Devotees of representational, classic and monumental sculpture believe, as does Richard F. LaMountain, that public art must convey 'the truth, goodness, and noble purpose that powered Western civilization and America's founding.' These critics complain that 'modern' public art is incomprehensible, unrelated to common purpose and ugly.

Their argument is based upon several erroneous assumptions, the first and most basic being that it fails to acknowledge that the public, for which contemporary art is made, is not homogenous. The American public today consists of a wide variety of people with different beliefs, tastes, backgrounds and interests.

There have been times Ñ medieval Europe, for example Ñ when Roman Catholicism dominated life, as well as cultures such as those based on the Koran with its doctrinaire art. So prevalent were the influences of dominant Catholicism that, for a brief time, it seemed that content and style were understood by all those for whom it was created. That we now live in a much different, more complex society is reflected in art as in all other aspects of our lives.

Public art in Portland that is funded by public construction projects is administered by the Regional Arts & Culture Council. The staff and the council's Public Art Advisory Committee Ñ made up of artists, architects and other art professionals, as well as representatives of governmental jurisdictions Ñ are responsible for the practices promulgating our area's public art.

The official guidelines plainly state that the purpose of the public art program 'is to integrate a wide variety of public art into the community and reflect the diversity of communities, artistic disciplines, and points of view.'

To that end we have at one extreme of the contemporary art spectrum Raymond Kaskey's monumental bronze sculpture 'Portlandia,' which meets LaMountain's standards. It should be noted, however, that few people realize that what appears to be a mythological goddess is a figment of Kaskey's imagination Ñ a reinterpretation of a figure on Portland's seal. At the other end of the spectrum, Pete Beeman's recent interactive steel sculpture, 'Pod,' signals its connections to the dynamism of its location on a traffic island at a busy street intersection.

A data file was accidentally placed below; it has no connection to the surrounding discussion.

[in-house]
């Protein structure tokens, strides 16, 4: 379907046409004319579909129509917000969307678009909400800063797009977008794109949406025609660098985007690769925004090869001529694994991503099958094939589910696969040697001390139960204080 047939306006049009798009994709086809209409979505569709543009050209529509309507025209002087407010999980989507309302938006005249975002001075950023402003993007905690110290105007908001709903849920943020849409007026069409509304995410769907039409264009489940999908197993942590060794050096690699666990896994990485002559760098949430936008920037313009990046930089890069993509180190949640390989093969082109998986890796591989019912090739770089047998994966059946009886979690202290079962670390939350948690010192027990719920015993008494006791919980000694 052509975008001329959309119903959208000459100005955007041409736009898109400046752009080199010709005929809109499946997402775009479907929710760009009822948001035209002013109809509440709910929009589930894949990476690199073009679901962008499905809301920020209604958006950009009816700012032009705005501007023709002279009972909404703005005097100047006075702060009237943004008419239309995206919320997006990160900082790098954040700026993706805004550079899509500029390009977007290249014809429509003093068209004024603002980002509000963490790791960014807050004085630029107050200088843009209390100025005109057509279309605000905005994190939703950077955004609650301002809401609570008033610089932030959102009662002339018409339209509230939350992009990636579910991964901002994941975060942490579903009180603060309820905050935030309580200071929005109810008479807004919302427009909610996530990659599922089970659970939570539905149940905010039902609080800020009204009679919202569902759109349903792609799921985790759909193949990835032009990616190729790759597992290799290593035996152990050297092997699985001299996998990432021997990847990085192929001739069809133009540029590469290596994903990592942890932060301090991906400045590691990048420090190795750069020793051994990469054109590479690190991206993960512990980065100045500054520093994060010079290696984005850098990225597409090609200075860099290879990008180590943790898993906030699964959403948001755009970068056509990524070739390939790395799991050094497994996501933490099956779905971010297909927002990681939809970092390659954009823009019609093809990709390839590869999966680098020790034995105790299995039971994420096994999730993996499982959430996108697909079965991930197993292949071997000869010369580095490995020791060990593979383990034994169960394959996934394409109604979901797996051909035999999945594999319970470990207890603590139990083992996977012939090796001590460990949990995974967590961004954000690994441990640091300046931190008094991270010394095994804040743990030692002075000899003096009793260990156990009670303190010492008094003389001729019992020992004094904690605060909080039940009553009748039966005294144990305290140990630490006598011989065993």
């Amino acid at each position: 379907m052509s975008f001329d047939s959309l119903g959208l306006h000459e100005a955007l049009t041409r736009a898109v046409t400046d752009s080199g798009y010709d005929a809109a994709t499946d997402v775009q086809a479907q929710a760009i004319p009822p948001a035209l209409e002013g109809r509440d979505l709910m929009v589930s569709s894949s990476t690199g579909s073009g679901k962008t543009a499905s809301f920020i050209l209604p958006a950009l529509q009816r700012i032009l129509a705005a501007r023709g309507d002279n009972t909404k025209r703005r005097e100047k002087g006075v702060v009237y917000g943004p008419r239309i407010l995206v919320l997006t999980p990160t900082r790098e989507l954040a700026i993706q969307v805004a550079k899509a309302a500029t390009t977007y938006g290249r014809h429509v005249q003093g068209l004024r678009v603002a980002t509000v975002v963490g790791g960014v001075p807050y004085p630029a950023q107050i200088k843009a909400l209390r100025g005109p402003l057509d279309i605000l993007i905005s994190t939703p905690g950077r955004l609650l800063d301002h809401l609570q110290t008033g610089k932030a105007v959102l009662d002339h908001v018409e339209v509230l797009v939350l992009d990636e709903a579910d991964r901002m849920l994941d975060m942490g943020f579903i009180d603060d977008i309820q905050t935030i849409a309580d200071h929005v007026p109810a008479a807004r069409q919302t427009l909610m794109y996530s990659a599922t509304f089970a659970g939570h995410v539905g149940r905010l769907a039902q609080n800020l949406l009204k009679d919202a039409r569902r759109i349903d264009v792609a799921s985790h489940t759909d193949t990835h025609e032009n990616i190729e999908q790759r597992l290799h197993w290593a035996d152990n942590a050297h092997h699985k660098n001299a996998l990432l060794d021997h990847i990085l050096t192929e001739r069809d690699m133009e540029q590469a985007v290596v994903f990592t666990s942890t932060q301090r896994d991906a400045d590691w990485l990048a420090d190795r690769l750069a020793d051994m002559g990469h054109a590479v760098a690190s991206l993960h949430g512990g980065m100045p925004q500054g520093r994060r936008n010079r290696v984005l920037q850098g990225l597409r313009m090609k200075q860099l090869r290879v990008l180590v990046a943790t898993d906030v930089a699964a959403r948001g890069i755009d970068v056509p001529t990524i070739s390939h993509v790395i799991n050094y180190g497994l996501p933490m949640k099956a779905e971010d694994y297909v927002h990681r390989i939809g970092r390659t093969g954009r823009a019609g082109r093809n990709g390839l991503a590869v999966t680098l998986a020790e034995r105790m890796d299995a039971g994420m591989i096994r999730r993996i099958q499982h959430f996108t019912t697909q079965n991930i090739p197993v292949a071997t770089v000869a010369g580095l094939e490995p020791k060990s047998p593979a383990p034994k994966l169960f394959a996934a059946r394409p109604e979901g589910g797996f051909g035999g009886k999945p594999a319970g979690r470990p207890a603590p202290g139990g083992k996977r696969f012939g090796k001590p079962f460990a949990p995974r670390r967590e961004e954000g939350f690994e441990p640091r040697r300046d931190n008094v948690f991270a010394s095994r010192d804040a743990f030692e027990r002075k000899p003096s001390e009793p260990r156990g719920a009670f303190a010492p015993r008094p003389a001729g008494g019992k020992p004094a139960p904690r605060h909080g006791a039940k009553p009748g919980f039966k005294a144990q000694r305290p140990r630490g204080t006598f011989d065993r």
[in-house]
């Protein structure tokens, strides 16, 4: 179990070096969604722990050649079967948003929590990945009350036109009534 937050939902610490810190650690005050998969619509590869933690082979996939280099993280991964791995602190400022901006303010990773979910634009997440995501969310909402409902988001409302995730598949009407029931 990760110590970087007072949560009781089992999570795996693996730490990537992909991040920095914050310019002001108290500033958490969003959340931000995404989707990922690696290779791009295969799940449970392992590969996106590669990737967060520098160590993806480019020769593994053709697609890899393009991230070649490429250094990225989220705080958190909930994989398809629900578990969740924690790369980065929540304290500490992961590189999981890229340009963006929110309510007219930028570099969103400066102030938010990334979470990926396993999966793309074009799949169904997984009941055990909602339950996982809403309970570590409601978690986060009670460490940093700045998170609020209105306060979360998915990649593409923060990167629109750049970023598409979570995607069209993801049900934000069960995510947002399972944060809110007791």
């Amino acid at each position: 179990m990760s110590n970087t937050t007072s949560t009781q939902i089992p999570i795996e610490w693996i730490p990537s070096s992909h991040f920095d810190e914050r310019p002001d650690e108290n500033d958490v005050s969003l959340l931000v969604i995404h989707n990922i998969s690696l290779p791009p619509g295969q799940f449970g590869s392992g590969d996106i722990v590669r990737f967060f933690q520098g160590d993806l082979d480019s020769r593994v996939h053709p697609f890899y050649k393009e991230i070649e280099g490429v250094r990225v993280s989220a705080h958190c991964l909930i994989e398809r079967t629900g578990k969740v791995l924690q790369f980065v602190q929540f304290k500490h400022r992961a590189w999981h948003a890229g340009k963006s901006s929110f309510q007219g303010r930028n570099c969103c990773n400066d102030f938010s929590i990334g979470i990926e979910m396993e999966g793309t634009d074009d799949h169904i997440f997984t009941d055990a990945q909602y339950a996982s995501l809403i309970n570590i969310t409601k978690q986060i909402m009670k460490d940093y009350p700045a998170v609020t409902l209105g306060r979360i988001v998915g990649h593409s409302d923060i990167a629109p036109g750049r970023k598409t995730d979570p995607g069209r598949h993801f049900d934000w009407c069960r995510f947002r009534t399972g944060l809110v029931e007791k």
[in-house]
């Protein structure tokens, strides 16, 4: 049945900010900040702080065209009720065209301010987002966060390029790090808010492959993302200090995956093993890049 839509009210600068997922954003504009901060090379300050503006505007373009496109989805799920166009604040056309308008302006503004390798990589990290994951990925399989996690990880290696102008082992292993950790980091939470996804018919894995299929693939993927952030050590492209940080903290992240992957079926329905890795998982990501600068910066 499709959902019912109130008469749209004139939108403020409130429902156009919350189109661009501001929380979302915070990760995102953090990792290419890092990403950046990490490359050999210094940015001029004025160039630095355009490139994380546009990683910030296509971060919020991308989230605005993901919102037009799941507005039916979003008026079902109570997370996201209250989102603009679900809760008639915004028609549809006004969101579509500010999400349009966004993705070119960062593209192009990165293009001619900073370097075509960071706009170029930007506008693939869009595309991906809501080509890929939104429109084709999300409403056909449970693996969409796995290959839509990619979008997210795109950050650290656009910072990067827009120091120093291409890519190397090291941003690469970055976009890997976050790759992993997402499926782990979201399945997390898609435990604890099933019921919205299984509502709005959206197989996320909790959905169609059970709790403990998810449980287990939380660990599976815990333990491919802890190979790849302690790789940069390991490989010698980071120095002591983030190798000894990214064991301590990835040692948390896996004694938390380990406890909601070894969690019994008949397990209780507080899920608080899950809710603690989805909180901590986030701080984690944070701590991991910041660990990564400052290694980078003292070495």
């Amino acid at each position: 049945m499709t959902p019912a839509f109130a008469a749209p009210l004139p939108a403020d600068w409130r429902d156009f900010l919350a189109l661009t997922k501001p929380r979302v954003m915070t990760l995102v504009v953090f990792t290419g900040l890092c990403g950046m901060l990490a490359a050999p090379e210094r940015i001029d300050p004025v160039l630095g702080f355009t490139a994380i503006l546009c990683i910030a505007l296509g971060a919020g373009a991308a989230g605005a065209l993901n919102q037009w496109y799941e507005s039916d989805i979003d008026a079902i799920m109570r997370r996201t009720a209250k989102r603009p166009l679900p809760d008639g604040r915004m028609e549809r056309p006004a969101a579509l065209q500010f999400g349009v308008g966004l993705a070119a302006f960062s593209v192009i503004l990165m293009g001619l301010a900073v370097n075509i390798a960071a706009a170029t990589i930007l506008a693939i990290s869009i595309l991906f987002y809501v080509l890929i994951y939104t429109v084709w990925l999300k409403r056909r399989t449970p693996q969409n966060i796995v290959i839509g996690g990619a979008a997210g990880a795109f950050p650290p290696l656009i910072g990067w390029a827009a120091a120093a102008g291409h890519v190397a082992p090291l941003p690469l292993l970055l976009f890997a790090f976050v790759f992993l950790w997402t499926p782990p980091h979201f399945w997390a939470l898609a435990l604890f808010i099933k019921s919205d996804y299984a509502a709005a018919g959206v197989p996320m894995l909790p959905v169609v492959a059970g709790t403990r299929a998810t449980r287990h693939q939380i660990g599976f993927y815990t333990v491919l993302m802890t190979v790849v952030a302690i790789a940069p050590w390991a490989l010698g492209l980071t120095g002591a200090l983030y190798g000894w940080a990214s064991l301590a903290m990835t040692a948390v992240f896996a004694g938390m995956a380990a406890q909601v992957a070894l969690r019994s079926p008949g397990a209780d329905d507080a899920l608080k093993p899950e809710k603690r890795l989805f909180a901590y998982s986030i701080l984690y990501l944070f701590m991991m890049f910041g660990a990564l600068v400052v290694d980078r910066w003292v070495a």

The west-side light-rail art project exemplifies particularly well the policy of relating art to its social and physical environment. Each station along the route from downtown to Hillsboro features art that relates to the station's neighborhood. Possibly the most dramatic of the many installations is Bill Will's 'Timeline' at the Washington Park Station. When the tunnel was dug beneath the park, a 300-foot core sample was taken. The artist enclosed it in glass tubing and placed it along the granite wall horizontally with signage and images that form a record of geologic history.

Another false assumption is that abstract sculpture is both incomprehensible and unrelated to civic life. We're all inclined to look askance at the new until time gives it familiarity. Think of the controversy surrounding the Eiffel Tower when it was built. It was criticized as a blight on the landscape, a monstrosity disgracing the classical beauty of Paris architecture. Now, 135 years later, it is one of the world's best-known and loved icons, instantly conveying myriad associations with Paris.

Abstract art may not tell a story or depict a hero, but it is quite capable of conveying associations and emotions. Maya Lin's 'Vietnam Veterans Memorial' wall in Washington, D.C., for example, is one of the most moving works of art in the United States.

Most newness Ñ or innovation Ñ today isn't as strange as the Eiffel Tower was to 19th-century Parisians. Newness is so ingrained in technology Ñ which affects all the arts, entertainment and work practices, not to mention our everyday lives Ñ that a willingness to accept the new is necessary to being at ease in the world.

But all innovation springs from the past; artistic innovations, too, have evolved from the traditions that

LaMountain espouses. While nobility of purpose and classical beauty are still viable, they are joined by diverse ideas outside the Western canon of art. Our global village includes art and culture as well as technology and politics. We must continue to embrace new materials, new processes and new visual styles that convey complex issues unheard of in past centuries.

Lois Allan is a member of the Regional Arts & Culture Council's Public Art Advisory Committee and is the author of 'Contemporary Art in the Northwest' and 'Contemporary Printmaking in the Northwest.' She lives in Aloha.

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